As the march towards the target of achieving net zero carbon emissions by 2050 continues to gather pace, as set out in the Paris Agreement, businesses have doubled down on meeting their environmental, social and governance (ESG) goals. That has also meant they have had to refocus the marketing of their products and services to make sure they fit the criteria.
But it’s not just the regulator demanding that companies adhere to the new ESG framework. Consumers also want to see greater sustainability, with 60 per cent rating it as one of the most important factors when looking at buying a product or service. One-third of customers will even pay higher prices for sustainable goods and services. This is something that businesses ignore at their peril if they want to attract customers.
By its nature, marketing is a resource-intensive process that involves sending out vast amounts of correspondence to existing and prospective customers. That can range from letters or leaflets to text messages or emails, or even through their website or social media.
The bottom line is that, whatever the channel, it all has an impact on the planet, whether it’s the trees that are cut down for the paper or the fuel to transport them, or the carbon footprint produced by sending an email. A single email alone produces 0.3 grams of CO2, which when applied to the 62 trillion spam emails sent every year, equates to 1.86 million tonnes of CO2
Being eco-friendly is more important than ever to customers, with 45% citing sustainability and environmental responsibility as very important, according to an IBM report. Failing to heed that message can be fatal for a company.
Revise inefficient strategies
The fact is that so much marketing is unnecessary and wasteful. To avoid that, firms need to look at their marketing strategies and decide exactly who it is they are trying to reach and how they can do that more effectively and efficiently.
Companies can make some simple changes to their marketing process that will make it more sustainable. The most effective ones are reducing or stopping paper usage, and the number of emails and text messages sent out.
One of the biggest problems is junk mail. With 17.7 billion pieces of mail being sent and received in the UK every year, equating to 262 pieces per person, most ends up either being left unopened or thrown in the recycling bin.
It’s a highly inefficient way of marketing, given the decline of postal services, the regularity of strikes and the time it takes to be delivered. It’s much cheaper, quicker and more efficient to send emails.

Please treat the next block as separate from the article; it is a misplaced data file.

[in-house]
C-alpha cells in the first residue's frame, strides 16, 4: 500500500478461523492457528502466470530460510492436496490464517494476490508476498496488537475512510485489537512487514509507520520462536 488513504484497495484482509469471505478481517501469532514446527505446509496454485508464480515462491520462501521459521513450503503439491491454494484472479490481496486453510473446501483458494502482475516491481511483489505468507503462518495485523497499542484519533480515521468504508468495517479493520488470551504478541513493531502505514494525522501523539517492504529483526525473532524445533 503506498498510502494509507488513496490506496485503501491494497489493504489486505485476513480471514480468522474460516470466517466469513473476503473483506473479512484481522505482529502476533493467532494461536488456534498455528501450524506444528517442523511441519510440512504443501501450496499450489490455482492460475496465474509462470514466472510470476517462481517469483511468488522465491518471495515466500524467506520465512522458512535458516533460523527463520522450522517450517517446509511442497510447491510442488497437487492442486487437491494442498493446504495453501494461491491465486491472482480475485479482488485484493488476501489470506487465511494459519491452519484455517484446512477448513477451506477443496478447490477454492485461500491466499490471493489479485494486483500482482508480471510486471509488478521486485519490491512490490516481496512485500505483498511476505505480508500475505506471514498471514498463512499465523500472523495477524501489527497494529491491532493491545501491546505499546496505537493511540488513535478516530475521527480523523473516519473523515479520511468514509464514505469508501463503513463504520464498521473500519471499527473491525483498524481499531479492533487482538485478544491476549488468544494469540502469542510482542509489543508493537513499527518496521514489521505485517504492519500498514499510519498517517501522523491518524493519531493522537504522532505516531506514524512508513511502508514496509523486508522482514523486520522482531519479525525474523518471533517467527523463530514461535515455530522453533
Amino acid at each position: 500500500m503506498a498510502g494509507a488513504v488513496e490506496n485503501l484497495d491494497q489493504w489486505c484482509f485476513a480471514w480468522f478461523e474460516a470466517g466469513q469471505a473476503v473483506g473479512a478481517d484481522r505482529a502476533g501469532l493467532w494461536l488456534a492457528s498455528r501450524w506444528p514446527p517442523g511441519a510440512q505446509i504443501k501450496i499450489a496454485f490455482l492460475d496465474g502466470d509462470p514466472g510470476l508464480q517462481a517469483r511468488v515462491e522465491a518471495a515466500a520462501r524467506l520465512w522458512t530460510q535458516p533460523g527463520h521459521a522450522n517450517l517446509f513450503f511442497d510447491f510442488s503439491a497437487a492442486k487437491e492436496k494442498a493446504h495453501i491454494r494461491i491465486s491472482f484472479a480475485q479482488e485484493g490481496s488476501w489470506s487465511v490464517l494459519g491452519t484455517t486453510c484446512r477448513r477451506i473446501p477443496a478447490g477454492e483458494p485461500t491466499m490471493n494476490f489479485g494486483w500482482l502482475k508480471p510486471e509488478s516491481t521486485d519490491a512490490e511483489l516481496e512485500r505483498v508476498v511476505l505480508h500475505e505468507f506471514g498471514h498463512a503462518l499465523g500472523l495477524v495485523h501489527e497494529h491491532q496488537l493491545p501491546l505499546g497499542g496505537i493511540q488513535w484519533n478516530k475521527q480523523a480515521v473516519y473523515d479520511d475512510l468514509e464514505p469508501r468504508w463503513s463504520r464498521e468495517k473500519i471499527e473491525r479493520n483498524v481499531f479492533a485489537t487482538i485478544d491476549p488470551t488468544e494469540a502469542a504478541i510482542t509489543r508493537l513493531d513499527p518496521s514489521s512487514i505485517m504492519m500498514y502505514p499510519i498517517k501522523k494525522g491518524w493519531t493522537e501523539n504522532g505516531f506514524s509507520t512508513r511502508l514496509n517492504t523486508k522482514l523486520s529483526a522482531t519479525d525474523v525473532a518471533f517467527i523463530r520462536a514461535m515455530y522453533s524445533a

In some instances direct mail has to be used, for example, to send a product. In that case, companies should use sustainable paper or packaging, with correspondence printed on both sides of the letter. Any plastic attached, should, if possible, be removed altogether or replaced with a biodegradable alternative.
As mentioned, while emails produce CO2, they are still the most effective way of reaching an end user. But businesses can still cut down on the amount they send.
Instead of sending out blanket emails and hoping for the best, companies should customise them to their target market. That requires looking at who their customer is, what their interests are and what they want. Then they can market products and services to them that are both relevant and timely.
Using eco-friendly materials
Freebies made from throwaway plastic used to promote a business are another big issue. Rather, firms should use products that are made with reusable or recyclable material, such as branded refillable coffee cups, if they want to send promotional material. If they can be sourced locally, all the better.
Despite the need to be sustainable, the product also needs to be one that represents the brand and is both practical and useful for the customer. By using subliminal messaging, it will soon become synonymous with the company and remind the customer of the brand every time they see it.
Being clear and consistent
Companies also need to walk the walk. That means, proudly showing the customer what it is doing to be more sustainable.
Examples include talking about how much not sending post has helped to offset its carbon footprint. Or how much it has reduced plastic waste used in promotional items and packaging by switching materials or suppliers. Reputation-wise, businesses are also viewed more favorably if they use suppliers that maintain green and sustainable standards and practices.
This applies to environmental initiatives too, for example, pledging to plant a tree for every 10 cups of coffee the customer buys, or donating 10% of proceeds to environmentally-friendly organisations. If successful, it can become a marketing campaign in its own right.
Most importantly, businesses need to be clear and consistent in all their marketing communications about what they are doing to be sustainable. By positioning themselves at the forefront of environmental sustainability, they stand to benefit both their customers and their long-term future.
Gope Walker, CEO of Data Kraken
After working for blue chip companies for 16 years, Gope was disheartened by the lack of innovation in the analytics arm of most businesses. The desire to innovate in order to optimise and improve businesses using data-driven techniques was rarely seen at the level Gope deemed appropriate – hence the birth of Data Kraken.
Today, the Data Kraken team are working with clients across multiple continents, offering data-driven insights that allow companies to manage their business as effectively and efficiently as possible.